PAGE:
HHMI works to discover and share scientific knowledge. We believe that science is a public good. Should new research be shared freely, widely, and quickly? We asked our scientists what they think.

In fall 2019, the Center for Open Science conducted a survey of HHMI-employed scientists, their postdoctoral associates and graduate students, and a cohort of HHMI grantees who are early career scientists. The scientists surveyed represent more than 245 leading academic and nonprofit research labs in the United States.

Through the survey, we learned that many of our scientists see big challenges with current publishing practices, favor open publishing in principle, and consider open publishing the future. Researchers vary more in their own publishing behaviors and in their reaction to an employer or funder mandating “immediate open access” publishing. HHMI is using these survey results to help inform our approach to publishing policy.

Methodology »

This report summarizes the results of an anonymous online survey that the Center for Open Science conducted for HHMI in the fall of 2019. The survey asked scientists to answer 26 questions regarding their attitudes and behaviors on a range of topics related to open access and open science.

The survey included and reports results by five populations:  

  • HHMI Investigators (218 of 283; 77% response rate)
  • HHMI’s Janelia Research Campus Group Leaders (27 of 36; 75% response rate)
  • Graduate students and postdocs in HHMI Investigator labs (749 of 2470; 30% response rate)
  • Graduate students and postdocs in Janelia labs (28 out of 109; 26% response rate)
  • Hanna H. Gray Fellows (early career grantees of HHMI) (34 out of 45; 76% response rate)

In addition to reporting data for each of the five groups separately, we also aggregated data from HHMI Investigators and Janelia Group Leaders as ‘PIs’ and data from the three trainees groups as ‘Trainees.’

Glossary »

The survey provided the following terms and definitions to participants:

An open license refers to a copyright license that allows others to freely re-use the whole or parts of the article, including re-printing the article or individual figures, as long as the authors are credited. CC-BY is the most common open license.

Pre-prints are research articles that are shared prior to formal peer review and acceptance at a journal.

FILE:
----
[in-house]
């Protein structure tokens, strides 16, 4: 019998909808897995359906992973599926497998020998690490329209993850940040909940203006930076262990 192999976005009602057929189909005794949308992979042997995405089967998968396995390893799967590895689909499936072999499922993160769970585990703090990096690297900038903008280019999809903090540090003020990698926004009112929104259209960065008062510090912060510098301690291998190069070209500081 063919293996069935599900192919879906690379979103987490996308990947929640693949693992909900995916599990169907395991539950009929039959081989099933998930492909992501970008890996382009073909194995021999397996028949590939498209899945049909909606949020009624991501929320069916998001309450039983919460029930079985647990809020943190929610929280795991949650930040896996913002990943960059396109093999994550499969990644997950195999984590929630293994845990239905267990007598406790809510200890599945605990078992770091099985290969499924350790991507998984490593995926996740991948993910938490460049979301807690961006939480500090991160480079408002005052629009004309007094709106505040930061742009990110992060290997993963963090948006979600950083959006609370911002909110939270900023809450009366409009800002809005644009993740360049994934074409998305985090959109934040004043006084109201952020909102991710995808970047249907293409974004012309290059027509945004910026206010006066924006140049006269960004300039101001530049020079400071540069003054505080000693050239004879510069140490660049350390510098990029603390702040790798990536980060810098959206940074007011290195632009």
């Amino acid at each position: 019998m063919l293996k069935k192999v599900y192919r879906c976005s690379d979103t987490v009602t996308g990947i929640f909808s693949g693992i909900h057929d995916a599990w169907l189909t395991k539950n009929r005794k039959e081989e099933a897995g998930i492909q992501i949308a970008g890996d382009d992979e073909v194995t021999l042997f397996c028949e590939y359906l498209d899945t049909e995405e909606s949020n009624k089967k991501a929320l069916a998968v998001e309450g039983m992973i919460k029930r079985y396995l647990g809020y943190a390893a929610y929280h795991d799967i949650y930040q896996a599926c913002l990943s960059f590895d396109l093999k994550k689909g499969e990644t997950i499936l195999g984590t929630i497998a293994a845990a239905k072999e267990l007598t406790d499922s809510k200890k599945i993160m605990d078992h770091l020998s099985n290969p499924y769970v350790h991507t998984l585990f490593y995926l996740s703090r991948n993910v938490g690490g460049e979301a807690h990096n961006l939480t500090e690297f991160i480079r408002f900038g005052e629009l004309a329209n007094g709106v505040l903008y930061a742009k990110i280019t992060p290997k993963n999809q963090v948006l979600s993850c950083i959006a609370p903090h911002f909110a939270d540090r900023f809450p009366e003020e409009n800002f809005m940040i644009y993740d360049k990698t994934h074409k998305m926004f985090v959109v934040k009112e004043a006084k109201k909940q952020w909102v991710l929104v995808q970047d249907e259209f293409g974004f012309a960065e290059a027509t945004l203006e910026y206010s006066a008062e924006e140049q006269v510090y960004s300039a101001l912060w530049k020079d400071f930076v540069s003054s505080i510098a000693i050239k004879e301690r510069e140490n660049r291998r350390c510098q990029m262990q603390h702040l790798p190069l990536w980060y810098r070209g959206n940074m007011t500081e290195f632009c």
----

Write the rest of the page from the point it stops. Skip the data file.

Pre-registration of study designs refers to a detailed plan of the research question and methodology made before beginning the experiment that is put in a registry or repository in a time-stamped, read-only fashion.

Pre-registration of analysis plans refers to a detailed plan of how the study data will be analyzed before seeing the results of an experiment that is put in a registry or repository in a time-stamped, read-only fashion.

A restrictive license refers to a copyright license that does not automatically allow others to freely re-use the whole or parts of the articles. Subscription journals typically use restrictive licenses to ensure that their content is accessed through their journal websites.

Study data refers to the data collected for a study that underlies the results reported in the manuscript.

Study materials refers to the information that would be needed to rerun a study. This could include detailed protocols, lab notebooks, reagent identifiers, or other objects related to data generation and/or collection.

Key Findings

Finding 1 – Most surveyed scientists see significant challenges with scientific publishing today and generally favor open access over subscription.

Finding 2 – The scientists are divided on whether they oppose or favor a policy requiring them to publish open access, which would restrict their publication choices.

Finding 3 – When considering a policy requiring them to publish open access, the scientists’ top concern was that trainees will find it more difficult to obtain tenure-track academic positions if they cannot publish in prestigious journals that are currently subscription-based.

Figure 3.

With an open access mandate, how concerned are you that…?

Finding 4 – The majority of Group Leaders at HHMI’s Janelia Research Campus who took the survey report posting or reading preprints, with a lower proportion of HHMI Investigators and trainees doing so. Scientists are split on whether they oppose or favor a requirement to publish preprints.

Finding 5 – The scientists strongly support publication of peer reviews and author responses, if reviewers can remain anonymous. This support drops if the identity of the peer reviewer must be revealed.

Last updated: March 3, 2020

See full results

  • CSV file with responses to HHMI's full set of questions
  • Associated data dictionary

View full data set »